How To Recycle Better

Recycling being sorted. Plastic in blue bin, glass in paper bags.
Image by GreenStar from Pixabay

Recycling is a flawed and tricky system. It’s important that we do our part so that our recycling doesn’t get landfilled. Please don’t be overwhelmed by this list. It is meant to help and educate – not stress you out.

While recycling is not the answer and our recycling systems must be improved, we can help by improving our own practices. Remember, that just because a product is made with recycled materials, does not necessarily mean it is recyclable. The number with the chasing arrows – called a resin code – is misleading. Items that are put in the recycling bin but that are not recyclable, contaminate the recycling. Contamination makes all of the recycling collected together less likely to be actually recycled and it can end up landfilled. You can usually find a list of what is acceptable and not in your area by going to your municipality’s website.

Here’s how you can prevent recycling contamination:

    1. Do not bag your recyclables.
    2. Don’t put in plastic bags or films. (Note: Supermarkets often collect bags.)
    3. Empty and rinse the containers. Food contamination, especially as it rots, reduces the value of the recyclables and causes some recycling to go straight to the landfill.

      Empty cans of food, not cleaned or rinsed.
      Please rinse all food containers. Image by Andreas Lischka from Pixabay
    4. Don’t crush plastic recyclables. This is so that the MRF can read the resin codes (plastic #) on the bottom of the containers.
    5. Separate the caps and only recycle them if they have a proper resin code that is accepted in your area. Most of the time, you will be throwing these away.

      Colored plastic bottle caps in a loose fish shape.
      Plastic bottle caps, often made of #4 or #5 plastic, are not usually recyclable. Photo by me
    6. Do not recycle candy wrappers, paper cups, receipts, plastic straws and utensils, polystyrene or Styrofoam, shredded paper, complex cartons (milk cartons, broth, soup, etc.), large plastic items (chairs, laundry baskets, etc), electronics, or batteries.
    7. Certain types of glass cannot be recycled: window, mirror, crystal, or Pyrex.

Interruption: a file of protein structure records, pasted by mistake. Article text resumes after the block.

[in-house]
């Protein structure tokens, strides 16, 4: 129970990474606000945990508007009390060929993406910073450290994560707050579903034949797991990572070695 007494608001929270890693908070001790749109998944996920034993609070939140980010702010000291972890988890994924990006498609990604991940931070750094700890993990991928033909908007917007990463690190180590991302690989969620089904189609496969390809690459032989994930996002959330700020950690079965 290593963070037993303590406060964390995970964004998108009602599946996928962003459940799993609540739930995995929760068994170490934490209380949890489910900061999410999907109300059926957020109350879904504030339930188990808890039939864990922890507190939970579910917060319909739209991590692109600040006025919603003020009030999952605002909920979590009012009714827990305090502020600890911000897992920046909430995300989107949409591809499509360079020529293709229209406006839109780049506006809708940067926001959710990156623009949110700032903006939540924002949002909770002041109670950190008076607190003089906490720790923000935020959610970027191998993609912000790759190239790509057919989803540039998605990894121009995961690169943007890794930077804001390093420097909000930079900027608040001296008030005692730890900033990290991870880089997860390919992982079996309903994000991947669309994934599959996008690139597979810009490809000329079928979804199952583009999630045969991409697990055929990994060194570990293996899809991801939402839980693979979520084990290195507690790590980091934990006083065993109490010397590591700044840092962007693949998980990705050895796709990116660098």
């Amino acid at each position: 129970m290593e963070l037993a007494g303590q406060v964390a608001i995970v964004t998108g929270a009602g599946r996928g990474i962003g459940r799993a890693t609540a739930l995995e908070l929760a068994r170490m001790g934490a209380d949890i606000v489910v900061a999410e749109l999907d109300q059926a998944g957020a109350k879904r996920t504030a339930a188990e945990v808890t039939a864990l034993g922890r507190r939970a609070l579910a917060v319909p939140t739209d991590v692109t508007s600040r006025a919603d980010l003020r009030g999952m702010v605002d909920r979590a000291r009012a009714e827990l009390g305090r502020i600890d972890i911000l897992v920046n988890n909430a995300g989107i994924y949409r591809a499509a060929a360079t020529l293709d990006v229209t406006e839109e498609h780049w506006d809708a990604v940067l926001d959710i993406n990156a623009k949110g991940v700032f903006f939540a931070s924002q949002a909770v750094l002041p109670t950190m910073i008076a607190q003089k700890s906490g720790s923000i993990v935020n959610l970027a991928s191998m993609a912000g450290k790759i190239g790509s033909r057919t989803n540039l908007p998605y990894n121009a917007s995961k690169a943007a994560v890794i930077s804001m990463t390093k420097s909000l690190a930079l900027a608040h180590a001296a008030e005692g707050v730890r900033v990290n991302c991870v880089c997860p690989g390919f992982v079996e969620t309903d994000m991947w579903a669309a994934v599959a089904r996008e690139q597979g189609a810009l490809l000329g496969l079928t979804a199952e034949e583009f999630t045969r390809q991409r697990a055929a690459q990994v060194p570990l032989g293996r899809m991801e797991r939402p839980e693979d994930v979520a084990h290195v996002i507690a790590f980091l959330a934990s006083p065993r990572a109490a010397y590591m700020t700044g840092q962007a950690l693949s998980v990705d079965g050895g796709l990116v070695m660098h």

8. Do not put in take-out containers, especially foam ones, unless they are plastic #1 or #2 and are completely clean.
    9. Pizza boxes depend on your area, but most of the time the grease on the cardboard contaminates recycling. You can tear off the bottom and recycle the top if it is free of grease and food.

      Open white pizza box with partially eaten pizza, shows grease stains on box.
      Image by mac231 from Pixabay
    10. Remove shrinkwraps from #1 and #2 bottles, especially full-body shrinkwrap, like those on coffee creamer, beverages, and household cleaner containers. Shrinkwrap makes the bottles unsortable by optical scanners at Material Recovery Facilities, because the camera can’t read the container’s resin.1

      Large bottle of plain Coffeemate non-dairy coffee creamer.
      Coffeemate shrinkwraps all of their containers, for both liquid and powdered non-dairy creamer.
    11. Frozen food boxes are usually not recyclable because they contain a layer of plastic coating to protect the package from moisture.
    12. Flatten cardboard boxes.
    13. Other items that you should put in the garbage, and not the recycling, include applesauce/juice packets, milk or broth cartons (or any multi-layer packaging), and paper napkins/towels.

Some of the items listed above are accepted through separate recycling streams. Elizabeth Royte wrote, “A common motto is ‘When in doubt, throw it out,’ but I prefer the alternative ‘When in doubt, go find out’ to build better habits rather than giving up on confusing items.”2 Do your best and teach others how to recycle better as well.

Thank you for reading. Please message me if you have questions, and don’t forget to share and subscribe!

  • Footnotes:
  1. Book, Can I Recycle This?: A Guide to Better Recycling and How to Reduce Single-Use Plastics, by Jennie Romer, Penguin, New York, 2021.
  2. Book, Bottlemania: Big Business, Local Springs, and the Battle Over America’s Drinking Water, by Elizabeth Royte, Bloomsbury: New York, 2008.